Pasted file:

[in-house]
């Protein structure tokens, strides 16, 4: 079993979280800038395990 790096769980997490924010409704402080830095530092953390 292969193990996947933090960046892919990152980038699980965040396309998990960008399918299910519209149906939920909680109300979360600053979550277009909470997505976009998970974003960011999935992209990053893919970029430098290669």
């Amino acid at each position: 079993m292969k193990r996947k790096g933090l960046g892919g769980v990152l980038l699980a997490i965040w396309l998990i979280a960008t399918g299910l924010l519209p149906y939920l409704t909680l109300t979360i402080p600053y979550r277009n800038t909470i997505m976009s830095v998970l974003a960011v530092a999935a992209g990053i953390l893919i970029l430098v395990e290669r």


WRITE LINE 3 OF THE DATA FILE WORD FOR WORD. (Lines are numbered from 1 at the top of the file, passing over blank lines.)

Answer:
């Amino acid at each position: 079993m292969k193990r996947k790096g933090l960046g892919g769980v990152l980038l699980a997490i965040w396309l998990i979280a960008t399918g299910l924010l519209p149906y939920l409704t909680l109300t979360i402080p600053y979550r277009n800038t909470i997505m976009s830095v998970l974003a960011v530092a999935a992209g990053i953390l893919i970029l430098v395990e290669r």